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This Firm Wants To Help Clean Up Celebrities' Social Media Messes

Collectively, they are the Olivia Pope of Hollywood

by Sesali Bowen

If Scandal's Olivia Pope was a real person who worked in entertainment instead of politics, she would likely be head gladiator at Foresight Solutions. Deadline just broke the story that Foresight has officially launched with the sole purpose of helping "studios, agencies and other corporate entities get ahead of crises where past inappropriate social media messaging and other indiscretions are unearthed and damage everything from movies to TV series, to the Academy Awards."

Principal Communications Group partners Paul Pflug, Melissa Zukerman, and Hans-Dieter Kopal have teamed up with a cyber intelligence firm, Edgeworth Security, to start Foresight during a time when older, inflammatory social media posts are blowing up spots all over Hollywood. From national controversies like Kevin Hart's anti-LGBTQ jokes forcing him to quit his Oscars hosting gig, to the more niche drama of the YouTube makeup artist community when one accusation of past racism led to another and then another, more and more companies are learning the hard way that there is no statute of limitations on what is posted to social media.

When a famous person gets caught up in a scandal, it isn't just detrimental to them. It's a pain in the ass when companies have to release statements denouncing their relationship with certain stars, reshuffle money amounting to six or seven figures, or watch promotion for a certain project get derailed by someone's personal controversy. Foresight is stepping in to help companies avoid taking the L's associated with these publicity blunders by offering concrete strategies.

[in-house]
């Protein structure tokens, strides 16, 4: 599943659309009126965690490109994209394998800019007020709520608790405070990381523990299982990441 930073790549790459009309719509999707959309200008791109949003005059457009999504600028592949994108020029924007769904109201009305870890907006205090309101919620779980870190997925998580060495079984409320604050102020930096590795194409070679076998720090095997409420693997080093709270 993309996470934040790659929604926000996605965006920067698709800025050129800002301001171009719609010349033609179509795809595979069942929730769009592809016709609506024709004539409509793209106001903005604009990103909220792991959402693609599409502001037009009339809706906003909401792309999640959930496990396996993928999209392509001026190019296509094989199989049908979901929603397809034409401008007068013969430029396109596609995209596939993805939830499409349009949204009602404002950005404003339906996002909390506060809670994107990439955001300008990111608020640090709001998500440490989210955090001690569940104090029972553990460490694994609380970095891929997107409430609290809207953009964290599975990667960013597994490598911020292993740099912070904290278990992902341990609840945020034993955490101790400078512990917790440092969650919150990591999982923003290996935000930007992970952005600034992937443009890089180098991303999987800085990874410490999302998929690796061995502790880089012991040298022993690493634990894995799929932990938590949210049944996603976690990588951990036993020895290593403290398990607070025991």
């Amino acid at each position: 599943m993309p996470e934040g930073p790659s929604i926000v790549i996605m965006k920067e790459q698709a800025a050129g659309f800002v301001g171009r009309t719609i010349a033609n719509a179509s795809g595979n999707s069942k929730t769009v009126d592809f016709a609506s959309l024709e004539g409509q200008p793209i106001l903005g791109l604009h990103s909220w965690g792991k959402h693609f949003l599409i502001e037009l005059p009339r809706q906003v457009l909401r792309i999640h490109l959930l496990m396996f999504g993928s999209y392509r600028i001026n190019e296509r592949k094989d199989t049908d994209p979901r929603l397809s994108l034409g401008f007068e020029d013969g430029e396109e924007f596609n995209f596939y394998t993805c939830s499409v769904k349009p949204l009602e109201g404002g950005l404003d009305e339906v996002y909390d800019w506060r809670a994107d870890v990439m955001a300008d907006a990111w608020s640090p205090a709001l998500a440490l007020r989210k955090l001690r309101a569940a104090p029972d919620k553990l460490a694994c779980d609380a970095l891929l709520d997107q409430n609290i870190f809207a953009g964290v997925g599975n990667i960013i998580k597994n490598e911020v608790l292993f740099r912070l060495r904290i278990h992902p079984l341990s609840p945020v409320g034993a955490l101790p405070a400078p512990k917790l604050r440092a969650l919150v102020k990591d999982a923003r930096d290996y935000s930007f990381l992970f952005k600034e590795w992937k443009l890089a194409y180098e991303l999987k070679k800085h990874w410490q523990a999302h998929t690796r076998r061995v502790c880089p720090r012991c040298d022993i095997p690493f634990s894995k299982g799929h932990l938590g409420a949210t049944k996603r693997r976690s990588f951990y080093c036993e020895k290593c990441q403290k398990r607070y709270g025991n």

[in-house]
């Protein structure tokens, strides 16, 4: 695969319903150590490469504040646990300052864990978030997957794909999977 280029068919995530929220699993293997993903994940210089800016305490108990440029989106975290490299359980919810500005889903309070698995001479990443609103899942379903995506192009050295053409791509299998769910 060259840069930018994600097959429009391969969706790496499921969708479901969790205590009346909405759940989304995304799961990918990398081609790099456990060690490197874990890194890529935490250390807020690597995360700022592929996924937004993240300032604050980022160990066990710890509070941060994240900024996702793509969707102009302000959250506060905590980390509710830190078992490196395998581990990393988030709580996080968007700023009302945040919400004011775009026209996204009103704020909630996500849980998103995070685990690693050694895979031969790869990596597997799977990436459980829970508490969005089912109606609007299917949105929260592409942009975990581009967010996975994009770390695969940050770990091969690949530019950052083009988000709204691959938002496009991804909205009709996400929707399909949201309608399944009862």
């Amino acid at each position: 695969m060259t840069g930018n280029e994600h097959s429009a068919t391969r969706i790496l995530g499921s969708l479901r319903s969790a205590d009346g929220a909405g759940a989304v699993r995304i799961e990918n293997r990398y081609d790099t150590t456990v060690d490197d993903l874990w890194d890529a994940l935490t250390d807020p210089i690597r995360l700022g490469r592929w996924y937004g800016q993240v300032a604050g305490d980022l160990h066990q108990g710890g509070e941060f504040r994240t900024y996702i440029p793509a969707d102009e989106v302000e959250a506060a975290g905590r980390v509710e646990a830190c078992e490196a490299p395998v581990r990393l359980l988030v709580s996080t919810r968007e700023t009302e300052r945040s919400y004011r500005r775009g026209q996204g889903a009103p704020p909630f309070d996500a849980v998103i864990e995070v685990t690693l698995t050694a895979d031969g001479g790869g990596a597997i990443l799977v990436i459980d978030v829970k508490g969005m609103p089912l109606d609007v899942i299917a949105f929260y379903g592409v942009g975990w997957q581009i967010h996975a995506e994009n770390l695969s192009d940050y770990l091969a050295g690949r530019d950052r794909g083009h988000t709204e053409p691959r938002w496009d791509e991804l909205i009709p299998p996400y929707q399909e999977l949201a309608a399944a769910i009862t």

"What we want to do is be an industry partner to both the advocacy groups, the individuals who could be subjects of these things, and the studios and the media companies looking to do business in this era," Zukerman told Deadline about the new endeavor. Despite the ample profit opportunity, Foresight does have some hard ethical guidelines. "We've also made conscious decisions to not work with those who do not fit our code of conduct," Zukerman explained. "That code of conduct is the through line and cornerstone of our business model. We will not cover up any discriminatory act or any criminal behavior. Our business model has always been that the cover up is always worse than the crime."

However, it does seem that, for talent whose old internet behavior comes back to haunt them, Foresight is willing to throw them a bone if they insist they've changed. Pflug said "Twitter is ten years old and a lot of the young, burgeoning talent you see or the talent that has pushed up since then, they posted on Twitter before anyone understood its power." This is a fair point, and one that is often overlooked in the face of viral outrage. At any rate, Foresight has a lot of ground to cover as there is undoubtedly another scandal waiting just around the corner. I truly hope their tagline is: It's handled.